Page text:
Re: Questions from a YEC Convert
Glenn Morton (firstname.lastname@example.org)
Mon, 01 Dec 1997 05:04:15 -0600
At 10:02 PM 11/30/97 -0800, Arthur V. Chadwick wrote:
>At 09:08 PM 11/30/97 -0600, Glenn wrote:
>>Montana, a large basin filled and drained several times to form
>>Lake Missoula. About 18,000 years ago its moraine dam in
>>northern Idaho suddenly broke. A wall of water rushed across
>>eastern Washington with incredible velocity. This catastrophic
>>flood scoured channels and deposited immense gravel bars over a
>>large part of the Columbia Plateau (channeled scablands)."~Robert
>>H. Dott, Jr., and Roger L. Batten, Evolution of the Earth, (St.
>>Louis: McGraw-Hill Book Co., 1971), p. 447
>>A 2,000 foot head of impounded water swept across the Columbia Plateau. The
>>erosion was only able to scoop out basins as deep as 135 feet and left river
>>bars 100 feet high and more. "Current ripples 10 feet and more in height"
>>were scattered over the region. A 200 square mile gravel delta was laid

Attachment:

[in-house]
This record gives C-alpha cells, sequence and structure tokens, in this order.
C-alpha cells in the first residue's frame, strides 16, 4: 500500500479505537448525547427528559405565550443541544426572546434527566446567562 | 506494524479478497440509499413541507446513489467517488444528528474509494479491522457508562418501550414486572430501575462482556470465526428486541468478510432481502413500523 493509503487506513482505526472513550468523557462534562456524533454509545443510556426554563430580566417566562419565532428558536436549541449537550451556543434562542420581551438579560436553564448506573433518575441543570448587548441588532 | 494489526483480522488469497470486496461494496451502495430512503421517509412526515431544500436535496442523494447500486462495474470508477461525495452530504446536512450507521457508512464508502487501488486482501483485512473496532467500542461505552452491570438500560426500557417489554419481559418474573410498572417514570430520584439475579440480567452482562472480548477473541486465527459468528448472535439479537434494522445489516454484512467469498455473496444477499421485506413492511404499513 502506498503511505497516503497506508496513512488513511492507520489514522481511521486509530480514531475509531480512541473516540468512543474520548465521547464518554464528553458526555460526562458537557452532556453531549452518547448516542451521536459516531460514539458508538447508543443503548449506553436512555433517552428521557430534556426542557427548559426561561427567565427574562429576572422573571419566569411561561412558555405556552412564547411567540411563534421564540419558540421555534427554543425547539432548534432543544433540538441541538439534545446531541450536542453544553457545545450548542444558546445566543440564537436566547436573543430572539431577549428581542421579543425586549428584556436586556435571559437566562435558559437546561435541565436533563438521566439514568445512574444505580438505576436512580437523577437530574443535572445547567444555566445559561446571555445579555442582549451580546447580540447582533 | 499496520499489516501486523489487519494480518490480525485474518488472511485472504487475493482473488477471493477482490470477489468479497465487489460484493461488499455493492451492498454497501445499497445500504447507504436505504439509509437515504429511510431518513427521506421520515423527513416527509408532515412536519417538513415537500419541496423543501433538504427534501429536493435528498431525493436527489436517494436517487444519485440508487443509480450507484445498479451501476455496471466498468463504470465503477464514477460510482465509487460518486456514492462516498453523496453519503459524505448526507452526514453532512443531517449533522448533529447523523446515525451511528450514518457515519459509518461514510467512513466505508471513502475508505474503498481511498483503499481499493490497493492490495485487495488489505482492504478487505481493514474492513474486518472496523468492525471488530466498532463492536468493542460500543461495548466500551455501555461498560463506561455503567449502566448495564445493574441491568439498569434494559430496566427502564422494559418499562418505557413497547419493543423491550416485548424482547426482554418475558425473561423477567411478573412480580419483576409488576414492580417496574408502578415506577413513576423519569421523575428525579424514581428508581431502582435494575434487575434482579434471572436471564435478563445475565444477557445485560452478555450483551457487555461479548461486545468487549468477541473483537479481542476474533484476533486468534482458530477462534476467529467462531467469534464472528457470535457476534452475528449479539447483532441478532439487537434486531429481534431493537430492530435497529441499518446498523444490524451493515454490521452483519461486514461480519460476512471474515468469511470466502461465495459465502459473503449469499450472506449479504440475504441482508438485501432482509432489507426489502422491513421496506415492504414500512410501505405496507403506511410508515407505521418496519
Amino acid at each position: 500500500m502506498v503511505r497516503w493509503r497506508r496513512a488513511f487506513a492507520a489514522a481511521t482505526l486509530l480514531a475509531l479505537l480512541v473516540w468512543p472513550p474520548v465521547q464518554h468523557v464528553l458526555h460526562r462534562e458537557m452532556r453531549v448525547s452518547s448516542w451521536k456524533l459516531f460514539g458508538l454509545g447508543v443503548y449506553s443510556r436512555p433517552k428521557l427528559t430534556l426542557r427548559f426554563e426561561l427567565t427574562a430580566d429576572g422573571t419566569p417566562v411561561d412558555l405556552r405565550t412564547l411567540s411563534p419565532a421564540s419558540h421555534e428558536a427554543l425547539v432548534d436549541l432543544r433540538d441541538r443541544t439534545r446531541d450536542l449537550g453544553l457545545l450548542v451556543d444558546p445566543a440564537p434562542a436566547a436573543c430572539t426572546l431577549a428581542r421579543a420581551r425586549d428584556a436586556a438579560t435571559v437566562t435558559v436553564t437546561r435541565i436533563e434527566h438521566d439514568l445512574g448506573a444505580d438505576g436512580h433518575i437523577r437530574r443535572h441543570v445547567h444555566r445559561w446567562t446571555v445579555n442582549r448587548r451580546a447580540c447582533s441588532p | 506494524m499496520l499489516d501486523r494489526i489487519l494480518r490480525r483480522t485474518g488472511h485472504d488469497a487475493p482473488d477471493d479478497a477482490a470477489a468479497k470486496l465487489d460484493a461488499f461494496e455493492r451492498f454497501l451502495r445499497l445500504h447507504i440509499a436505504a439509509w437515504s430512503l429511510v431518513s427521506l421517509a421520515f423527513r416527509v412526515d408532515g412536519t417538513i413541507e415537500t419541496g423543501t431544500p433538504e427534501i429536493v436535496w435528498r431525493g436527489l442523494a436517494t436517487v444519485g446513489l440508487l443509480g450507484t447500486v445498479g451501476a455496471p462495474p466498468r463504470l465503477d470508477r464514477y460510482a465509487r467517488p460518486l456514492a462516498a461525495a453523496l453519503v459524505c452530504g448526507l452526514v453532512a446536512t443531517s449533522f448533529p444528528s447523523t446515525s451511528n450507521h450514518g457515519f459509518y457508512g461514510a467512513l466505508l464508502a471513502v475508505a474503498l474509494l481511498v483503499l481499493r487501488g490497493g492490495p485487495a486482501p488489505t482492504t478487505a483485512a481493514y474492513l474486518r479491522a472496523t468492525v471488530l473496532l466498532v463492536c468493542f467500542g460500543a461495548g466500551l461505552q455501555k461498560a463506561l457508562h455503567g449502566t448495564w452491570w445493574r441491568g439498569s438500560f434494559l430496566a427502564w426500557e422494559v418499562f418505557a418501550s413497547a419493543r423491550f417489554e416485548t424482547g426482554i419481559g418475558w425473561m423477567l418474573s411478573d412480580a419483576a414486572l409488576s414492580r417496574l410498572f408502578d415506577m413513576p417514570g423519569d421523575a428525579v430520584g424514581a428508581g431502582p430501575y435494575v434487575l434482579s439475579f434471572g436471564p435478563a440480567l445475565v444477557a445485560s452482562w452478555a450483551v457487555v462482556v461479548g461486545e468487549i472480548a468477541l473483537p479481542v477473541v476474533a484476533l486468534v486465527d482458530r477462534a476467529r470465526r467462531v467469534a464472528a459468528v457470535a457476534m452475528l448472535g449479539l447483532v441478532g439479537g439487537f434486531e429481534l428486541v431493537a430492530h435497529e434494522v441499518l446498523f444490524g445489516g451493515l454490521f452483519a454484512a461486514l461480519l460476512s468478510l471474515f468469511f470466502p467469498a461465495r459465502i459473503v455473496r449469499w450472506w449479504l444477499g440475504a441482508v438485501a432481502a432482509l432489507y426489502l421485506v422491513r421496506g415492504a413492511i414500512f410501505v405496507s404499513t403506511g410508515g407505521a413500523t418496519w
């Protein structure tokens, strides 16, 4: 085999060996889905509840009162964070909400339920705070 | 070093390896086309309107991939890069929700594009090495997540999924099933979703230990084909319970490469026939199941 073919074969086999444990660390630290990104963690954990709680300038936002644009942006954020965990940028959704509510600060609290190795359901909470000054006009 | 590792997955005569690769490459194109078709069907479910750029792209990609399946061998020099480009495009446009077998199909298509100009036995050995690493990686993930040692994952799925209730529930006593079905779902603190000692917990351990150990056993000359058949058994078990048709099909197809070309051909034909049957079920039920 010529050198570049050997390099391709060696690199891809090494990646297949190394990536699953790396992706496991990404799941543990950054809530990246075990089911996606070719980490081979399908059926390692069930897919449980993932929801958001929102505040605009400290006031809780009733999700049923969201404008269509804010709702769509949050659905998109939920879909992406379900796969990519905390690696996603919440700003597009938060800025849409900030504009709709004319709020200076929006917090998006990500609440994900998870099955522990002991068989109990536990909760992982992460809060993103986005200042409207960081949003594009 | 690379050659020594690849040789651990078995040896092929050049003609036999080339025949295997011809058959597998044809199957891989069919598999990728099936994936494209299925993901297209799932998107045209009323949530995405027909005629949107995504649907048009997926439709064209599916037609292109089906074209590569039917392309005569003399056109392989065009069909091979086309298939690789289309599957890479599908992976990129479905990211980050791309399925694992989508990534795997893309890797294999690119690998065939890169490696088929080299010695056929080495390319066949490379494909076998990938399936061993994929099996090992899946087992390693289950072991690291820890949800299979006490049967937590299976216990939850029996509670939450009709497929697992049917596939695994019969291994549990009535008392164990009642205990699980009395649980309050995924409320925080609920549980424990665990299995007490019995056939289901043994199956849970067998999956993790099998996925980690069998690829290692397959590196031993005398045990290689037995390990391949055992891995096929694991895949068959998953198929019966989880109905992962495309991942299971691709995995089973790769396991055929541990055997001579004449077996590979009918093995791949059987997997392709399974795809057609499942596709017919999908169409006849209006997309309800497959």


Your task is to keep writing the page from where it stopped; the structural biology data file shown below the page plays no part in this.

>>done at the joining of the Willamette and Columbia valleys. But no Grand
>>Canyon was excavated. (See J. H. Bretz, "The Lake Missoula Floods and the
>>Channeled Scabland", Journal of Geolgoy 77:505-543, 1969) and Bretz Jour. of
>>Geol. 23, pp 139-149 and Vol 31, pp 617-649
>According to Sheldon, the deepest scours *in solid basalt* were 900 feet
>deep. That is in solid basalt, not in mud, or shale or limestone. There
>were blocks of granite up to 20 ft diameter transported for 50 miles or
>more, and many blocks of basalt 10 ft diameter, and gravel bars up to 150
>ft deep. There were 50 foot high ripples with a period of 400 feet. And all
>of this stuff was essentilaly not reworked after its catastrophic emplacement.
Even if I grant this, that is hardly a Grand Canyon with 5000 feet of
erosion and it is for a short distance, not the hundreds of miles of length.
Has anyone on your side calculated how much water would be required to
suspend the quantity of sediment needed to excavate the Grand Canyon? Could
that lake you all propose have held that amount of water? It is time for
you all to do a calculation. :-)
>If the Grand Canyon area were deluged with a wall of water 2000 feet high,
>given the relative differences in erodability of the different formations,
>I would think it would be a rather simple task to strip the Tonto Plateau
>of overburden. If the overburden was further in different stages of
>consolidation, as some have suggested, this would only exacerbate the process.
Once again, how much water would be needed to carry that much sediment?
Adam, Apes, and Anthropology: Finding the Soul of Fossil Man
Foundation, Fall and Flood